This analysis included 759 Hispanic participants who were between the ages of 59 and 94 years. Sociodemographic, sociocultural, functioning, and health characteristics for the entire sample are shown in . The majority of the participants were self-identified as Mexican Americans (57%). Note the following differences between groups: Nearly all the Cuban Americans were interviewed in Spanish; half of all Puerto Ricans in the study were interviewed in Spanish; two thirds of the Mexican Americans were interviewed in Spanish; but the majority of Hispanic others were actually interviewed in English. In contrast to the individuals in the other groups, the majority of whom were born outside of the United States, approximately two thirds (60%) of the Mexican Americans were born in the United States.
We explored the internal consistency reliability of the CES-D scale score in the different Hispanic populations by calculating Kuder–Richardson formula 20 (K-R 20) coefficients. The KR20 is analogous to Cronbach’s alpha, but it is used for binary variables. We compared these estimates across ethnicity groups by using variance ratio tests (Berk, 1982
). For all groups, the CES-D scale demonstrated adequate
internal consistency reliability: the K-R 20 coefficients were 0.78 for Mexican Americans, 0.87 for Puerto Ricans, 0.89 for Cuban Americans, 0.85 for other Hispanic groups, and 0.78 among Hispanics not specified. Compared to Mexican Americans, there was no evidence that the internal consistency reliability was significantly different from the other groups.
shows the crude and adjusted estimates for mean CES-D scores and prevalence of CIDI-SF major depression. In the crude estimates, relative to Puerto Ricans, the following three groups had a significantly lower level of depression: Mexican Americans (p < .01), other Hispanics (p < .05), and Hispanics not specified (p < .05). The Cohen’s effect size difference for CES-D symptom count between Puerto Ricans and each of the groups specified herein was a medium effect size (in respective order, 0.60 pooled standard deviation or SD units, 0.50 pooled SD, and 0.60 pooled SD). After adjustment, the difference between Puerto Ricans and each group specified herein was reduced by 18%, 9%, and 21%, respectively, but still recorded a medium effect size difference (Mexican Americans, 0.50 pooled SD, p < .01; other Hispanics, 0.40 pooled SD, p < .05; and Hispanics not specified, 0.50 pooled SD, p < .05). For the prevalence of CIDI-SF major depression, the prevalence among Mexican Americans was 4.1% (p < .001), among Cuban Americans was 9.7% (p < .05), and among Hispanics not specified was 1.9% (p < .001). These were all significantly different from the prevalence among Puerto Ricans, which was 16.9%. The prevalence of major depression increased for all the groups after adjustment, with differences remaining significant (p < .001) between Puerto Ricans and both Mexican Americans and Hispanics not specified. Not only did Cuban Americans show an increase in the difference in prevalence for major depression when compared with Puerto Ricans, but also the level of significance increased (p < .001).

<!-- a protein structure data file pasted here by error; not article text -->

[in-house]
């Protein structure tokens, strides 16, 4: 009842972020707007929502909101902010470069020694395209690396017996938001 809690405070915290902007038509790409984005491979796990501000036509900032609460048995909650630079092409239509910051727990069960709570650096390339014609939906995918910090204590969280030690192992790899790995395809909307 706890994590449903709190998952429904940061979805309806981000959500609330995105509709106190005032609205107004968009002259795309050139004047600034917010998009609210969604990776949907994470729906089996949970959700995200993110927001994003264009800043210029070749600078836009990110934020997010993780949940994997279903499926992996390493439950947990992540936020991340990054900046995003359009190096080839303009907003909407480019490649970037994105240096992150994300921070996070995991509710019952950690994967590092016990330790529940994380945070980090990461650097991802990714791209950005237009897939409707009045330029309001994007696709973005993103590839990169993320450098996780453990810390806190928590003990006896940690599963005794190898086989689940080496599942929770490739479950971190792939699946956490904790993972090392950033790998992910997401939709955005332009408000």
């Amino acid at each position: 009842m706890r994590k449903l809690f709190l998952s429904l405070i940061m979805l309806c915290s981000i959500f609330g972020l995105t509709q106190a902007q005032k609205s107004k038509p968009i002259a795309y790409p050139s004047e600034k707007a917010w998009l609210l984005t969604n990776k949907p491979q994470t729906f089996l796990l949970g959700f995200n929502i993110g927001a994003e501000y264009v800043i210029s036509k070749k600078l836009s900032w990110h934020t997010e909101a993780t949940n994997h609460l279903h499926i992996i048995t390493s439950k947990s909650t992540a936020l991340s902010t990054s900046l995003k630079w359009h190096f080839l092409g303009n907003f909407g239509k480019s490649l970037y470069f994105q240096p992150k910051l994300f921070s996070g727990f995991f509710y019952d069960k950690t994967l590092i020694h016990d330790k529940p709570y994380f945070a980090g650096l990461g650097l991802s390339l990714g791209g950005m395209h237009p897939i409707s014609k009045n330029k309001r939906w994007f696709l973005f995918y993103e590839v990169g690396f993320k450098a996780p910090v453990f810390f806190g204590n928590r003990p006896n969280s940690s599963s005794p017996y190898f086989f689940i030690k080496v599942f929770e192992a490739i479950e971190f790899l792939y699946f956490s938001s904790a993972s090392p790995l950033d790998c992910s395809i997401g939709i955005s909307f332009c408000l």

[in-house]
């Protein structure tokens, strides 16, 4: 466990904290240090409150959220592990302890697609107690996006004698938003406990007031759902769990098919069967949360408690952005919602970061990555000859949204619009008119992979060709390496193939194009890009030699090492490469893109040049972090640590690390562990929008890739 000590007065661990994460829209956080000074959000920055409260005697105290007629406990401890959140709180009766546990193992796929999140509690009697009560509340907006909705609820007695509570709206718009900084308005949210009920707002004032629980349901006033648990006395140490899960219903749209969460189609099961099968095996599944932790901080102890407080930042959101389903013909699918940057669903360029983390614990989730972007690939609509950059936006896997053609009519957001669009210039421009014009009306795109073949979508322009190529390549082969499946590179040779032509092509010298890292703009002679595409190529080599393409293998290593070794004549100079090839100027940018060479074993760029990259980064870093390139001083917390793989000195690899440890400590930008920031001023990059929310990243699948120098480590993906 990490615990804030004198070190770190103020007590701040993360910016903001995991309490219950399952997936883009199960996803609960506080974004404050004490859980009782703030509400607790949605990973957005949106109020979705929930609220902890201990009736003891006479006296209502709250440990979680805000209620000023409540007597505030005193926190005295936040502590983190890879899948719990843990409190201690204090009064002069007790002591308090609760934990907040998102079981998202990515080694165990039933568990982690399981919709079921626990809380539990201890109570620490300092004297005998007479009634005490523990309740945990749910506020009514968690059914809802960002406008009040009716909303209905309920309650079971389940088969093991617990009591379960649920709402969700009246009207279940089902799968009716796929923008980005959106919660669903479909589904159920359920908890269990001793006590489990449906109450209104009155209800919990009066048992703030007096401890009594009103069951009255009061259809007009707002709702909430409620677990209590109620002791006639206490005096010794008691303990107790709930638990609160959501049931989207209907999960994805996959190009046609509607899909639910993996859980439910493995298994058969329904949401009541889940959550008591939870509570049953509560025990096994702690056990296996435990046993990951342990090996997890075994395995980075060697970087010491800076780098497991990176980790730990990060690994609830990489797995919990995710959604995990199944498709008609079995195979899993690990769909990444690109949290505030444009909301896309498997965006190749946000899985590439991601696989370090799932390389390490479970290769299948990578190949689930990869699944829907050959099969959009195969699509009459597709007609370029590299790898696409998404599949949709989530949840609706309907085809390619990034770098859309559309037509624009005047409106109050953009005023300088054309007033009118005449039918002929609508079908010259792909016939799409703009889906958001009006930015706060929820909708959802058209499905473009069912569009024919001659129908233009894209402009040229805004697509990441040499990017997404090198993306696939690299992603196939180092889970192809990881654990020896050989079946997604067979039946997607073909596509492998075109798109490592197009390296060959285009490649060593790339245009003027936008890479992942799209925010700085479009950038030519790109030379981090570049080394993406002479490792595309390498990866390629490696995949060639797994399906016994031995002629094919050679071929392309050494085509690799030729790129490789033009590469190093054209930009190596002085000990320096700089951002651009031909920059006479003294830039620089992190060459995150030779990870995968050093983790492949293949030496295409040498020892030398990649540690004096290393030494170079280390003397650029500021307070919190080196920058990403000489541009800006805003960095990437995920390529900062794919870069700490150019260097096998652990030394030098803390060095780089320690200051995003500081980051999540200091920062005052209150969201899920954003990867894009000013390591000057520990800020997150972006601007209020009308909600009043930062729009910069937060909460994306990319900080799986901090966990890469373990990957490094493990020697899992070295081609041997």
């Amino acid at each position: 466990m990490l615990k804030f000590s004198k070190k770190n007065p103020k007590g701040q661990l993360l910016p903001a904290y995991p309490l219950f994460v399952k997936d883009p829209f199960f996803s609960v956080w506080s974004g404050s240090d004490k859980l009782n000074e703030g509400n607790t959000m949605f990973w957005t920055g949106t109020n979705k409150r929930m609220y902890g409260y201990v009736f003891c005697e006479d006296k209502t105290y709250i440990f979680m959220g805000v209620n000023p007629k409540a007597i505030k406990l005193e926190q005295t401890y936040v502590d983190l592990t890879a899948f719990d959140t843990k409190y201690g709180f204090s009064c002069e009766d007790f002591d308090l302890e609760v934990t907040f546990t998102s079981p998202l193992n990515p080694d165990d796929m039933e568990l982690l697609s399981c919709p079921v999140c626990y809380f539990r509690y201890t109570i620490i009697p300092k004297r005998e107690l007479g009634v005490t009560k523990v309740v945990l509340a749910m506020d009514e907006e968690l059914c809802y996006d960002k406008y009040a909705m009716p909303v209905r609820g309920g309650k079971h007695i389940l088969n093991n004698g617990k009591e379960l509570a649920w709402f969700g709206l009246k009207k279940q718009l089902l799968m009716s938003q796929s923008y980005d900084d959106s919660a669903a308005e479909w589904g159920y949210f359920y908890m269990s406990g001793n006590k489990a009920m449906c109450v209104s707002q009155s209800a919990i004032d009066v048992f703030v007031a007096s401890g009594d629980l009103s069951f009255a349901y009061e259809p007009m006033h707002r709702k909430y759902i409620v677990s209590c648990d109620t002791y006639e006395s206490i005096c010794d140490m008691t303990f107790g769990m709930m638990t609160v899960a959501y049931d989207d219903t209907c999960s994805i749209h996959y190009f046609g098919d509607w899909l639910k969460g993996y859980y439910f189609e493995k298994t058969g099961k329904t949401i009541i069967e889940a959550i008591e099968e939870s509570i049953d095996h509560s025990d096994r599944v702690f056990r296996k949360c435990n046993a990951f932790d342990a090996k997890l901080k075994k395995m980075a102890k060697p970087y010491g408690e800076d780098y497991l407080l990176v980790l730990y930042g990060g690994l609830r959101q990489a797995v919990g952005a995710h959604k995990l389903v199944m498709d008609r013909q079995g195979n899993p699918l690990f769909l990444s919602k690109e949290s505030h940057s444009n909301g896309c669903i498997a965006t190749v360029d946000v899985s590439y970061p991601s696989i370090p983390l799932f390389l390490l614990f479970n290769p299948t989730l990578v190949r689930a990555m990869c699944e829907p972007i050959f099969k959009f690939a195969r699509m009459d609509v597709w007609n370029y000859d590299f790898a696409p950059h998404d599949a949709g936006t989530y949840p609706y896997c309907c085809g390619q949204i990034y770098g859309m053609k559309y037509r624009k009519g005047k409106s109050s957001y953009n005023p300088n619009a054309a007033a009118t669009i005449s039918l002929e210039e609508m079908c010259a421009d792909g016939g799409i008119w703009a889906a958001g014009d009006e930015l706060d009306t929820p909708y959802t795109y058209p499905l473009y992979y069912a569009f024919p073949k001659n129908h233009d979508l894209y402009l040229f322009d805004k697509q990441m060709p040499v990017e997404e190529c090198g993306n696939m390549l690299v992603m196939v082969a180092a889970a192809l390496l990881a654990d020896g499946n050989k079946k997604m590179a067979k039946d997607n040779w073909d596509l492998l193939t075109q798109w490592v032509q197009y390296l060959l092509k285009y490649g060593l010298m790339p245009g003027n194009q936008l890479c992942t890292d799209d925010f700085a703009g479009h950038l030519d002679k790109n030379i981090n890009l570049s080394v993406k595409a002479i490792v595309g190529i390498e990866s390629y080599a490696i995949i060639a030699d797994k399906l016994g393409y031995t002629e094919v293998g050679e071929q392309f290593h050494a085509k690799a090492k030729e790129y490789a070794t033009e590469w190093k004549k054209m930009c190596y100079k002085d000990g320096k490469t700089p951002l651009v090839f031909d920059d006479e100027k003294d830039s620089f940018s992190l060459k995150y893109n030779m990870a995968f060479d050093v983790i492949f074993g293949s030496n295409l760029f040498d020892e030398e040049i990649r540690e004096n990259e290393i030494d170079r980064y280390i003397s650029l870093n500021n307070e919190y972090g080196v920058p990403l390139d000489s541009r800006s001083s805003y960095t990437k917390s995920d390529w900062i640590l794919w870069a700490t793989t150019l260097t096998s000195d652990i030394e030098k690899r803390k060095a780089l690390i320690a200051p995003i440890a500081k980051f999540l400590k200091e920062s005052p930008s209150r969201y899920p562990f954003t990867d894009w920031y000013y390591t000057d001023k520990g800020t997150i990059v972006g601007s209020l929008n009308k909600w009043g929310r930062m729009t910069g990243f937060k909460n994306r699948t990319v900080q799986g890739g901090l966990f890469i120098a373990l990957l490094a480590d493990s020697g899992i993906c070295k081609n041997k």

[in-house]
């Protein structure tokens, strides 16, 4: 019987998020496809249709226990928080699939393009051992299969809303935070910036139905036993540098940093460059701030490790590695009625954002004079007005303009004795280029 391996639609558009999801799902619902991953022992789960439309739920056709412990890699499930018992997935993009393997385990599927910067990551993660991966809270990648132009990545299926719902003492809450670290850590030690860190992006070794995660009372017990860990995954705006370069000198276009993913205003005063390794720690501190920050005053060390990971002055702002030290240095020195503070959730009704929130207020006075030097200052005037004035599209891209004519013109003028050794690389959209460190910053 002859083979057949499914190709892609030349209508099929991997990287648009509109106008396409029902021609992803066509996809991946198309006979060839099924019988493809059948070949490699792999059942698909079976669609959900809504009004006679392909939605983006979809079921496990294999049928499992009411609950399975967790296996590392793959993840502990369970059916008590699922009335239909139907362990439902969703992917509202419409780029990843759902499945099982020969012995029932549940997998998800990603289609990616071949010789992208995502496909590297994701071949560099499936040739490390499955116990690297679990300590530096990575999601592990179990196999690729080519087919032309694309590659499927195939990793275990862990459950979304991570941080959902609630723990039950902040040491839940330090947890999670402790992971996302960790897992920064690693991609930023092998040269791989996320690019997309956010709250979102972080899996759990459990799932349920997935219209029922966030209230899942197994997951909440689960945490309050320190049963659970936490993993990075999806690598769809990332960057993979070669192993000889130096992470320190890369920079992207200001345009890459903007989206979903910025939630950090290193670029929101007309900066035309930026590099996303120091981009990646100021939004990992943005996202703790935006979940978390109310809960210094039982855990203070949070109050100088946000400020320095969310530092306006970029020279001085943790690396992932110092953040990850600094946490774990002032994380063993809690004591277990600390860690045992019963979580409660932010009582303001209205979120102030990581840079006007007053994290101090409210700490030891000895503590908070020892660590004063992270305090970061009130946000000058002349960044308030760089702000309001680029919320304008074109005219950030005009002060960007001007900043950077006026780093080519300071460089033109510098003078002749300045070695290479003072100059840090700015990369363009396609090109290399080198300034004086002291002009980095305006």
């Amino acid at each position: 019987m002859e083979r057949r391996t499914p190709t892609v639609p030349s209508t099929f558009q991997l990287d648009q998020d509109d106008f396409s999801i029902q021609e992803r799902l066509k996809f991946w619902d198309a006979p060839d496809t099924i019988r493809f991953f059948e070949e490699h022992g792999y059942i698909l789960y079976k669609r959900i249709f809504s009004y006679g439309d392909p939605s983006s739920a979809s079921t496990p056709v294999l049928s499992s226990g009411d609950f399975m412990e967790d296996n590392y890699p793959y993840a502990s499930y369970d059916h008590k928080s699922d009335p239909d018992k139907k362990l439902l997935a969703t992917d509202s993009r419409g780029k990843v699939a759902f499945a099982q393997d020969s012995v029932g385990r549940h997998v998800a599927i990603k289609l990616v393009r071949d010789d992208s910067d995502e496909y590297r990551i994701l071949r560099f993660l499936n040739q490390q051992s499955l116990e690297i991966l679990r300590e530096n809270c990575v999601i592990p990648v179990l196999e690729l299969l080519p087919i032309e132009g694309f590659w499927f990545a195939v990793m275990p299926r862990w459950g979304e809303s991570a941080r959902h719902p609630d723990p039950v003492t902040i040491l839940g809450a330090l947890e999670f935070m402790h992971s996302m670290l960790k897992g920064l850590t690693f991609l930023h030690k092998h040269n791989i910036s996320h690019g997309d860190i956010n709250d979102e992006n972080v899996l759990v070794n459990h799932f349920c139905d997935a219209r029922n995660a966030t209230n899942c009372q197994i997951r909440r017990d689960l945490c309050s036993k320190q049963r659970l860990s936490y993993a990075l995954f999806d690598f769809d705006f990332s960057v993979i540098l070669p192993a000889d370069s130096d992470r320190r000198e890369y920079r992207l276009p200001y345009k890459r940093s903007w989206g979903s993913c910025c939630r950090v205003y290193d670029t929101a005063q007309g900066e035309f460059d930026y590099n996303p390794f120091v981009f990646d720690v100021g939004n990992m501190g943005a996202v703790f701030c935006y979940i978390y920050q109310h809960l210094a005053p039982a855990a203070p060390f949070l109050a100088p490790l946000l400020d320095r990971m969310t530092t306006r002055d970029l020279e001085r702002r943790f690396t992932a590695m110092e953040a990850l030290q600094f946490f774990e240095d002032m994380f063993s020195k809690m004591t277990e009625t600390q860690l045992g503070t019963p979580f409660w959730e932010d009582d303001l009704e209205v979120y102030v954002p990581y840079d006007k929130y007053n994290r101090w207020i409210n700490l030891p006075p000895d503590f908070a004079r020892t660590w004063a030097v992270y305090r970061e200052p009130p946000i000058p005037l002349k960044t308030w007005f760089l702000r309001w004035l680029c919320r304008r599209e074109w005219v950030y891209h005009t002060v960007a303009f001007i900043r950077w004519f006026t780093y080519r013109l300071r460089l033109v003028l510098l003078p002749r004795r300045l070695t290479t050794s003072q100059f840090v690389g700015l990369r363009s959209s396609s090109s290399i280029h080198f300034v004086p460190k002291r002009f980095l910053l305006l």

Crude and Adjusted Estimates of Mean CES-D Symptom Count and Prevalence of CIDI-SF Major Depression, Health and Retirement Study (1996) and Assets and Health Dynamics of the Oldest Old (1995) Study Participants (N = 759)